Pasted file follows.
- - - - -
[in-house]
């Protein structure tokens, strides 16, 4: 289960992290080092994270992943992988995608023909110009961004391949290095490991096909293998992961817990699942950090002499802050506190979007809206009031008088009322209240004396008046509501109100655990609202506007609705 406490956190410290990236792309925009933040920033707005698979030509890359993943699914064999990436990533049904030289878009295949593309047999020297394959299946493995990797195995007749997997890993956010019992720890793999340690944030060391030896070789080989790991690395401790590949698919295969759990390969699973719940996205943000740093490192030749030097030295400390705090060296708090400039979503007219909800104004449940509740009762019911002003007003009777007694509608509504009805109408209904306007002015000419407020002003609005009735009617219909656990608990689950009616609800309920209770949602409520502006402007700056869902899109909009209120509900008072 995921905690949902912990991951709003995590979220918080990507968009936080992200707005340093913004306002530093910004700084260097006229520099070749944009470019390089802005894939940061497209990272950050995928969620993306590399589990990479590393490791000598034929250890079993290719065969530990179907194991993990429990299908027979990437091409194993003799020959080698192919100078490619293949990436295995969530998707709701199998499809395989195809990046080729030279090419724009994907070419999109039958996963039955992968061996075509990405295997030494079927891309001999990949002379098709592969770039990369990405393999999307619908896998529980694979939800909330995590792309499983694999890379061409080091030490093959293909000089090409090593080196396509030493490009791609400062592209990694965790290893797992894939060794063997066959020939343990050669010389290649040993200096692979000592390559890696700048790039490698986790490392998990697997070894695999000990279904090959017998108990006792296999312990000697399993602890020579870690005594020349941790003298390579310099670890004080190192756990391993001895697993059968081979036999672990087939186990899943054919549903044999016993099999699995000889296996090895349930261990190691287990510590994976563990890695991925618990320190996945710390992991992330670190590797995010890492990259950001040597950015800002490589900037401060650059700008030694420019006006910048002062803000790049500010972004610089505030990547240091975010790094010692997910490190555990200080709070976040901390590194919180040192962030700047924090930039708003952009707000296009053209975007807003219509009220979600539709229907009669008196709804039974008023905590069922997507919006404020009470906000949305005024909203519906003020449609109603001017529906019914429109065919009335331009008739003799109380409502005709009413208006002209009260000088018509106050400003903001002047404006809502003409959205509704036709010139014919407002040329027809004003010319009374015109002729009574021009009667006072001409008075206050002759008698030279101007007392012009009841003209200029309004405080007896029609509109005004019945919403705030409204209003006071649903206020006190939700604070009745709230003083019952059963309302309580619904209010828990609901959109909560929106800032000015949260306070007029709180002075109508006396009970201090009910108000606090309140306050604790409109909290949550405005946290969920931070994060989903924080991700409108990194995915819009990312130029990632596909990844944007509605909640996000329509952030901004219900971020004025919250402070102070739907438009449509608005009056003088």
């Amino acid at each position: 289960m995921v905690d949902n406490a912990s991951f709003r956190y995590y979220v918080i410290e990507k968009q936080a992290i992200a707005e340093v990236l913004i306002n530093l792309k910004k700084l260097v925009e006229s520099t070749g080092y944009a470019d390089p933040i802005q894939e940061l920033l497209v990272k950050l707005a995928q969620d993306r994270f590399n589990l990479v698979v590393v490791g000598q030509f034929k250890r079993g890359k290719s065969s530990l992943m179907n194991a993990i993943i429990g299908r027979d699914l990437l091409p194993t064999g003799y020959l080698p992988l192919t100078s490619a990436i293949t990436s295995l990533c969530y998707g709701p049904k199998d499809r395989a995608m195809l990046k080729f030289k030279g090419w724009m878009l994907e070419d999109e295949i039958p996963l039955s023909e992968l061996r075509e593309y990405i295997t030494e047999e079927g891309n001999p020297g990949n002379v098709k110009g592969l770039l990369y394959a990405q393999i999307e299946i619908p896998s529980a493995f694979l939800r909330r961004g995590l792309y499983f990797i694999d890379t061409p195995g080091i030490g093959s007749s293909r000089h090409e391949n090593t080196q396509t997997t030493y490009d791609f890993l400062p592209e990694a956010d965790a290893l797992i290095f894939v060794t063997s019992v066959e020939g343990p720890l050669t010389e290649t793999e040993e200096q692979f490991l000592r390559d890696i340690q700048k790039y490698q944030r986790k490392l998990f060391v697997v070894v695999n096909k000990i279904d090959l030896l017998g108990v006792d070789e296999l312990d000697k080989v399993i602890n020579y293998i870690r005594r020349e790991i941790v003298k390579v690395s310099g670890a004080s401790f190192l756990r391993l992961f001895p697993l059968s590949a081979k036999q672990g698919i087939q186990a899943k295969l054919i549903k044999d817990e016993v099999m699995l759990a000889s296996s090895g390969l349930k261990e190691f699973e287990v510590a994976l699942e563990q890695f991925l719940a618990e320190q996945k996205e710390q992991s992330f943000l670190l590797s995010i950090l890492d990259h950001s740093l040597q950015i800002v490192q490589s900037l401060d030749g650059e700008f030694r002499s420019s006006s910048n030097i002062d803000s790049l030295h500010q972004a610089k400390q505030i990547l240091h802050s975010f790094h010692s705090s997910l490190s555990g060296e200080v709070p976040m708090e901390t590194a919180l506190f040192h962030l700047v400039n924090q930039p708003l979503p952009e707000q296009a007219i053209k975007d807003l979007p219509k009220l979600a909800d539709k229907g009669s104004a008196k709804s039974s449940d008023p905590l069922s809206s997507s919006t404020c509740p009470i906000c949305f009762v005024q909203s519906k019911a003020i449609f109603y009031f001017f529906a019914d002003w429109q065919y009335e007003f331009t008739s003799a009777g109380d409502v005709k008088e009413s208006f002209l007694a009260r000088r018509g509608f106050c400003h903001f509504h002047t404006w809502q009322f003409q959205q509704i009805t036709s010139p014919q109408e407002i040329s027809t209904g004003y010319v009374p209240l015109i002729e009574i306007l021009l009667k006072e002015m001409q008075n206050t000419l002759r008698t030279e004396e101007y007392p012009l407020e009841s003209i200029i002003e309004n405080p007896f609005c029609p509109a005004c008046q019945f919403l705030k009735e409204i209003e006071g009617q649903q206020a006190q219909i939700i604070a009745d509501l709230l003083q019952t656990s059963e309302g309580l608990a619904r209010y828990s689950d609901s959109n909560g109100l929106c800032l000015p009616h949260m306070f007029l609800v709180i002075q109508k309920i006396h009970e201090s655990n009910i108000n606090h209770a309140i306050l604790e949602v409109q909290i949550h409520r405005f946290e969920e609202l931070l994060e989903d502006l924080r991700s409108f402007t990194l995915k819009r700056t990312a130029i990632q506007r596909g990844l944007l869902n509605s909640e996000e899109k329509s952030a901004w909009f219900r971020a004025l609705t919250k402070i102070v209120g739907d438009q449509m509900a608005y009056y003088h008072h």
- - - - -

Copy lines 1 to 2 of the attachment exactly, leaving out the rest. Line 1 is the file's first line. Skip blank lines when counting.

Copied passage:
[in-house]
């Protein structure tokens, strides 16, 4: 289960992290080092994270992943992988995608023909110009961004391949290095490991096909293998992961817990699942950090002499802050506190979007809206009031008088009322209240004396008046509501109100655990609202506007609705 406490956190410290990236792309925009933040920033707005698979030509890359993943699914064999990436990533049904030289878009295949593309047999020297394959299946493995990797195995007749997997890993956010019992720890793999340690944030060391030896070789080989790991690395401790590949698919295969759990390969699973719940996205943000740093490192030749030097030295400390705090060296708090400039979503007219909800104004449940509740009762019911002003007003009777007694509608509504009805109408209904306007002015000419407020002003609005009735009617219909656990608990689950009616609800309920209770949602409520502006402007700056869902899109909009209120509900008072 995921905690949902912990991951709003995590979220918080990507968009936080992200707005340093913004306002530093910004700084260097006229520099070749944009470019390089802005894939940061497209990272950050995928969620993306590399589990990479590393490791000598034929250890079993290719065969530990179907194991993990429990299908027979990437091409194993003799020959080698192919100078490619293949990436295995969530998707709701199998499809395989195809990046080729030279090419724009994907070419999109039958996963039955992968061996075509990405295997030494079927891309001999990949002379098709592969770039990369990405393999999307619908896998529980694979939800909330995590792309499983694999890379061409080091030490093959293909000089090409090593080196396509030493490009791609400062592209990694965790290893797992894939060794063997066959020939343990050669010389290649040993200096692979000592390559890696700048790039490698986790490392998990697997070894695999000990279904090959017998108990006792296999312990000697399993602890020579870690005594020349941790003298390579310099670890004080190192756990391993001895697993059968081979036999672990087939186990899943054919549903044999016993099999699995000889296996090895349930261990190691287990510590994976563990890695991925618990320190996945710390992991992330670190590797995010890492990259950001040597950015800002490589900037401060650059700008030694420019006006910048002062803000790049500010972004610089505030990547240091975010790094010692997910490190555990200080709070976040901390590194919180040192962030700047924090930039708003952009707000296009053209975007807003219509009220979600539709229907009669008196709804039974008023905590069922997507919006404020009470906000949305005024909203519906003020449609109603001017529906019914429109065919009335331009008739003799109380409502005709009413208006002209009260000088018509106050400003903001002047404006809502003409959205509704036709010139014919407002040329027809004003010319009374015109002729009574021009009667006072001409008075206050002759008698030279101007007392012009009841003209200029309004405080007896029609509109005004019945919403705030409204209003006071649903206020006190939700604070009745709230003083019952059963309302309580619904209010828990609901959109909560929106800032000015949260306070007029709180002075109508006396009970201090009910108000606090309140306050604790409109909290949550405005946290969920931070994060989903924080991700409108990194995915819009990312130029990632596909990844944007509605909640996000329509952030901004219900971020004025919250402070102070739907438009449509608005009056003088």